Yet we can understand, retroactively and with some precision, why that might be. The signifier polarizes the given: this is its daunting power, its implacable force. Sun and Moon. Day and Night. Amid the givenness of experience there are gradations of light, there are objects, there are stimuli. There “is no such thing” as “Day” and “Night.” The order of the symbolic strikes these gradations with opposition, presses objects into a field of contradiction, resonating with empirically impossible significance. The symbolic is the domain of the impossible and the necessary: doesn’t stop not being written; doesn’t stop being written. What is not, is. What is must be. The relay between these is the event, contingency: stops not being written. The event is a creature of the symbolic, which dwells within the catacombs of contradiction. Somber. Unfamiliar. Expectant. Invasive.

Oh Rose, thou art sick.
The invisible worm,
That flies in the night
In the howling storm:

Has found out thy bed
Of crimson joy:
And his dark secret love
Does thy life destroy.

In the advent of totality, objects replete with the significance of symbolic contradiction, yet located within the field of the imaginary—indeed, enabling and determining its degrees of givenness—transmit a collapse of the polarizing function of the signifier. It is “the real” itself which is given by such a collapse, which steps forth by day as the night in which all cows are black. Formula of the eclipse: polarization of the symbolic collapses in the imaginary, transmitting the real. This is the event.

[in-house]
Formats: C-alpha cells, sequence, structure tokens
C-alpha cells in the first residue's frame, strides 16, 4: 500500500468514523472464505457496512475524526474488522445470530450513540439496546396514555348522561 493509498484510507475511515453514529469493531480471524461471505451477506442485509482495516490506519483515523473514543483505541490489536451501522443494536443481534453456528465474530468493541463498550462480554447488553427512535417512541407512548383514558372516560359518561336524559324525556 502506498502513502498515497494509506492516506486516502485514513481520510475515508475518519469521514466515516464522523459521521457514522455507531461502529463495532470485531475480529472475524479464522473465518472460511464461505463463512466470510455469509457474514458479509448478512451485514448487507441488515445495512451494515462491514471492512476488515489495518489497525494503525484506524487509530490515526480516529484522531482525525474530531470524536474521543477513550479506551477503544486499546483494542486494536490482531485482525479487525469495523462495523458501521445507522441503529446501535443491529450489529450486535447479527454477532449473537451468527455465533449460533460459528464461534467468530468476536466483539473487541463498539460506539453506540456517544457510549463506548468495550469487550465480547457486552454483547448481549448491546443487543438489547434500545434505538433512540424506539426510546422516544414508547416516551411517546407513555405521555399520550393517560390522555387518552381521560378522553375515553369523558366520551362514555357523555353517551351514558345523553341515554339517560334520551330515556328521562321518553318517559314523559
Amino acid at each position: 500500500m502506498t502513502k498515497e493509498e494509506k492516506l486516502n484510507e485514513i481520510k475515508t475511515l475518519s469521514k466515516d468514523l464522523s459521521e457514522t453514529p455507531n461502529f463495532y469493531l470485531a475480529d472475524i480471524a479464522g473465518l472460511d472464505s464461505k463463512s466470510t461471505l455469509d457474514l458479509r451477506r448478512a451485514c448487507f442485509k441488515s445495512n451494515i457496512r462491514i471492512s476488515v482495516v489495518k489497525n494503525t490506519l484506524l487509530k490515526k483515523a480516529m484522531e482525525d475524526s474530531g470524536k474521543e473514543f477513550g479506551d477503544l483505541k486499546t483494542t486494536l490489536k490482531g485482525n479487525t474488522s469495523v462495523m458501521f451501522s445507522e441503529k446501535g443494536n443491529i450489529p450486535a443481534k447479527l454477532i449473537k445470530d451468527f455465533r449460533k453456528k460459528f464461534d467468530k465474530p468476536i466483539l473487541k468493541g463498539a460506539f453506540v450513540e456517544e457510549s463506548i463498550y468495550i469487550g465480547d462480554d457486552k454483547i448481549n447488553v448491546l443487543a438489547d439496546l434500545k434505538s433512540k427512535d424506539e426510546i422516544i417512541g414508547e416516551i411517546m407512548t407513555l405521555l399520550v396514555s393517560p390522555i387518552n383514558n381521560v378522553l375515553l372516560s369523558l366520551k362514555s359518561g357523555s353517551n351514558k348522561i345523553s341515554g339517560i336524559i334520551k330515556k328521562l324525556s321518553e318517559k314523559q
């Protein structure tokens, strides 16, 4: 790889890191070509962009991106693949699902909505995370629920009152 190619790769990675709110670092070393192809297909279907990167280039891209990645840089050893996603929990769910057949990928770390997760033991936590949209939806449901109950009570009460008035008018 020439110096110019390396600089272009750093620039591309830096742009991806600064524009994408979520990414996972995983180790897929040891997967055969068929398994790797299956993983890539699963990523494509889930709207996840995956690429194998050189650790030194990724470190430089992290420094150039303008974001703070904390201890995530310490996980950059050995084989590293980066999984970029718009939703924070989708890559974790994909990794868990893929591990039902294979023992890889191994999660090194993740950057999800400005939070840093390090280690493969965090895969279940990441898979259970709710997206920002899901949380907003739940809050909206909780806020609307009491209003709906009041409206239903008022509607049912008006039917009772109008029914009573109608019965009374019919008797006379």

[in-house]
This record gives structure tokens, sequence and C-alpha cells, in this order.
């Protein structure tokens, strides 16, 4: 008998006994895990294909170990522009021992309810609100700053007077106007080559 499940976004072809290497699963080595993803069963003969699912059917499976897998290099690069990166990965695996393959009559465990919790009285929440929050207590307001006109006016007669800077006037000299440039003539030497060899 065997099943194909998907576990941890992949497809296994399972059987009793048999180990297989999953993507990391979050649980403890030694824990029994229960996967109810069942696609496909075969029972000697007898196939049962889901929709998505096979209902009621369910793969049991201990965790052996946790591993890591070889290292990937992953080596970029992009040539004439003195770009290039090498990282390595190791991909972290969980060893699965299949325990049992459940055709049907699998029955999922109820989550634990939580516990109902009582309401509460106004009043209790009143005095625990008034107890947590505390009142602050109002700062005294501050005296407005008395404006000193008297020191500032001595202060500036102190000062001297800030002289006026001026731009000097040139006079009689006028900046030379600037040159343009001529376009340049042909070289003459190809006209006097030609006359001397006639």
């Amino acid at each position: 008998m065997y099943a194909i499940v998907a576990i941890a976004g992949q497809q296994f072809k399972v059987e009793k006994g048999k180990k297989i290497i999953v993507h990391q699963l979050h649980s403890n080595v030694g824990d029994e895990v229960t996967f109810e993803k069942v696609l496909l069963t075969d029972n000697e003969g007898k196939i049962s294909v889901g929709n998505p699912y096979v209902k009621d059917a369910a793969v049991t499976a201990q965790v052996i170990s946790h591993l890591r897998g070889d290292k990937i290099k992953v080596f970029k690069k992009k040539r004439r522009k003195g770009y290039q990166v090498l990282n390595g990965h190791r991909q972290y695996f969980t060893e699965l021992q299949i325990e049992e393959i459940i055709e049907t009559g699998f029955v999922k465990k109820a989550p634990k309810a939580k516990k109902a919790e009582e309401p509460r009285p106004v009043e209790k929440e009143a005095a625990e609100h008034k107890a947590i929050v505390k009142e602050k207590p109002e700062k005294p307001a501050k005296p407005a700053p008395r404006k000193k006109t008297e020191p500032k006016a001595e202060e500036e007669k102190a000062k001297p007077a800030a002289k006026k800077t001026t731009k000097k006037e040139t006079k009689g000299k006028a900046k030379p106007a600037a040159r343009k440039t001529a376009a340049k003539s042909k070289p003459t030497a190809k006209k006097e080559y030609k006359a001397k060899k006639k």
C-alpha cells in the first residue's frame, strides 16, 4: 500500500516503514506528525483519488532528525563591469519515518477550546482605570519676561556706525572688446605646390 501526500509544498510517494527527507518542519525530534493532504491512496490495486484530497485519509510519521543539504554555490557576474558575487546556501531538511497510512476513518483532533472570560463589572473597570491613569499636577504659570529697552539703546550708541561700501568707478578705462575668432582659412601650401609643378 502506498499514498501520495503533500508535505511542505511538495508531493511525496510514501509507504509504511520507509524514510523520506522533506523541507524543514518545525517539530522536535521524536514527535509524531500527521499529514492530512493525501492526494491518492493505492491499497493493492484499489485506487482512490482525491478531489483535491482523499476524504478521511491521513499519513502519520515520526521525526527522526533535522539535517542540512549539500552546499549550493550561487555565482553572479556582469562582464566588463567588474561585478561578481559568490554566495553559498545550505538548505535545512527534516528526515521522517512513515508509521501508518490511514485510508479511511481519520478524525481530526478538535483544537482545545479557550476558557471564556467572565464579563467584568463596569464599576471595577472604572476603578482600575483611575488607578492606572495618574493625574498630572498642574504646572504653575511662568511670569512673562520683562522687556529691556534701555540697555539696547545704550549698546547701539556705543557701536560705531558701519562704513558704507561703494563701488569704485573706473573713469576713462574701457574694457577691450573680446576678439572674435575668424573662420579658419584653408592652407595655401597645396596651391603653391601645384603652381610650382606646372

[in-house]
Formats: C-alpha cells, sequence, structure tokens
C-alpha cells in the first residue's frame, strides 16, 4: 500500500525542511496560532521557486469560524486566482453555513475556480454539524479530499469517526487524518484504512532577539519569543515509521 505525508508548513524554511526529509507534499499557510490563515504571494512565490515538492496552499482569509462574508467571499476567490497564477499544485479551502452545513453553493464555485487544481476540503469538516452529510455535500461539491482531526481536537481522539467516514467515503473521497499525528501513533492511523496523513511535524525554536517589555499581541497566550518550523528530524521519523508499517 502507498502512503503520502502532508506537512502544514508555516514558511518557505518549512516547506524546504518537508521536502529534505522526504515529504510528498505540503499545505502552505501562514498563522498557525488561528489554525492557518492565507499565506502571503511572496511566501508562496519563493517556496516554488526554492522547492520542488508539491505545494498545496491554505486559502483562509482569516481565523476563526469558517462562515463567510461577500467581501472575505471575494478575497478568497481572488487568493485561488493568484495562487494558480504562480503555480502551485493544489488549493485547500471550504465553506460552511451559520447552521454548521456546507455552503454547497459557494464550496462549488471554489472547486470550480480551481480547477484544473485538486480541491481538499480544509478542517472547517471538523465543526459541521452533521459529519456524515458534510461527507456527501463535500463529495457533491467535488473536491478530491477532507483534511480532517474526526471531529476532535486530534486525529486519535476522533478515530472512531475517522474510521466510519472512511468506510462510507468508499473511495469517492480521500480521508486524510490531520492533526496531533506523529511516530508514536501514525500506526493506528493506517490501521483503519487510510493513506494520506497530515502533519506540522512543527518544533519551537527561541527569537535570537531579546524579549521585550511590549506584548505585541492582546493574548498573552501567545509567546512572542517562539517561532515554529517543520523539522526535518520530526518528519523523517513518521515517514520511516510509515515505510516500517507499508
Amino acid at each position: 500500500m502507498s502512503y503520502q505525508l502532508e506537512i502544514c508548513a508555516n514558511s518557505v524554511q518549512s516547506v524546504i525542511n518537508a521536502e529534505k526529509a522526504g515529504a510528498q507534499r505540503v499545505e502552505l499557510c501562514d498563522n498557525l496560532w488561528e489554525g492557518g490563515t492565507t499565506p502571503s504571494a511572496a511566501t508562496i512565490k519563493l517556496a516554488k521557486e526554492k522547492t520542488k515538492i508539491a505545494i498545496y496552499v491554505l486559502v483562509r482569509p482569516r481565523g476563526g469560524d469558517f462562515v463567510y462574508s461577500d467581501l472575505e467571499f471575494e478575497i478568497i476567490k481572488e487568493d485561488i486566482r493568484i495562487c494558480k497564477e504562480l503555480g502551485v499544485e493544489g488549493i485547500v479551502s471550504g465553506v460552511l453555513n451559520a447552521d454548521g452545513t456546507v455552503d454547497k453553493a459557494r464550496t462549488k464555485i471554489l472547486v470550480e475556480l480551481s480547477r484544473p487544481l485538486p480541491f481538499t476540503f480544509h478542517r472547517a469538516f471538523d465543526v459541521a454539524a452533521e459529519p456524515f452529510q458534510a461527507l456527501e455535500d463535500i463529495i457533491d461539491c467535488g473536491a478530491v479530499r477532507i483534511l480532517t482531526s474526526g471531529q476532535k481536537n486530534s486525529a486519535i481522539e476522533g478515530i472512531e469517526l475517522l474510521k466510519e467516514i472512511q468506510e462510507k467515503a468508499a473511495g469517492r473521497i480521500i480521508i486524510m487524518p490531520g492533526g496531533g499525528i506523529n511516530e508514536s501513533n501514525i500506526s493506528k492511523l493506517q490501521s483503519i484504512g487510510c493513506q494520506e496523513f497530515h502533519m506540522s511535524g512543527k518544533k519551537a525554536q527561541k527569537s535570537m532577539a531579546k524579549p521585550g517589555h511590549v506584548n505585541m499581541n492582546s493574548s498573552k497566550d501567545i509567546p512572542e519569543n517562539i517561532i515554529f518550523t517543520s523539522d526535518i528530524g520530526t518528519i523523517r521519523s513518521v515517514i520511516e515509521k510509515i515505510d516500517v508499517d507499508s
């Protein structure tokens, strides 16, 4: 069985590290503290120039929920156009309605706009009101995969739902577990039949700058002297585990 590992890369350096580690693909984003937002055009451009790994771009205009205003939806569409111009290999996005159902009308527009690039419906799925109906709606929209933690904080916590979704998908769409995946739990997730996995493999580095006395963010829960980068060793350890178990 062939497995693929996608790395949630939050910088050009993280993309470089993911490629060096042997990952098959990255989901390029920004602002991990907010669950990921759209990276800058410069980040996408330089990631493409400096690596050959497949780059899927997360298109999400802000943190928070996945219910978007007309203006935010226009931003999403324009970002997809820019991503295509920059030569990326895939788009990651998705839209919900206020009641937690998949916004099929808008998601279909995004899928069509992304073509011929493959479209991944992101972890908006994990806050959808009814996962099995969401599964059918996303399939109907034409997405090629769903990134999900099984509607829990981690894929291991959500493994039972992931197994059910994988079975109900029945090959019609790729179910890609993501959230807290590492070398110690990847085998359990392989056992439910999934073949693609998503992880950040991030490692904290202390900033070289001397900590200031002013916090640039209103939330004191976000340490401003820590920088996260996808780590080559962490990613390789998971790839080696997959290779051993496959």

Such an event entails an occlusion of symbolizing referentiality which itself seems (the occlusion) to speak, to step forward, to present itself as a total somatic registration indifferent to both meaning and phenomenality, though it occurs amid the phenomena. It appears as a correlate, but the correlate invades the psyche on the level of its physical extension (“Psyche ist ausgedehnt, weiss nichts davon”)—i.e., it transpires not as unconscious, but as the unconscious.


Beauty seems to have died, for Hölderlin, by a fig tree in Bordeaux. Its dying seems to have been the inscription of something more somber, a new sobriety. On the way back to a country to which he no longer belonged, from a country to which he never belonged, he is said to have been struck by Apollo, intersected by truth—by the return of an echo from, within, and as the wilderness of the sign.

A sign we are, without interpretation,
Without pain we are and have almost
Lost our language in the foreign.

Ein Zeichen sind wir, deutungslos,
Schmerzlos sind wir und haben fast
Die Sprache in der Fremde verloren.

The foreign is what cannot be subsumed by the familiar. Here it nearly, but not quite, conquers speech. When the foreign itself speaks amid our silence, the severity of its echo seizes us and shakes us out of thought. What was wholly inadequate was either preparation or lack of preparation. What remains is not so much memory, but debt.

—April 8, 2024

Poetry, Outer Space, The Cosmos

Nathan Brown is Professor of English and Canada Research Chair in Poetics at Concordia University, Montreal, where he directs the Centre for Expanded Poetics. He is the author of Rationalist Empiricism: A Theory of Speculative Critique (2021) and The Limits of Fabrication: Materials Science, Materialist Poetics (2017), as well as Baudelaire’s Shadow: An Essay on Poetic Determination (2021). His translation of The Flowers of Evil (MaMa 2021) will be published in a new edition by Verso in the fall of 2024.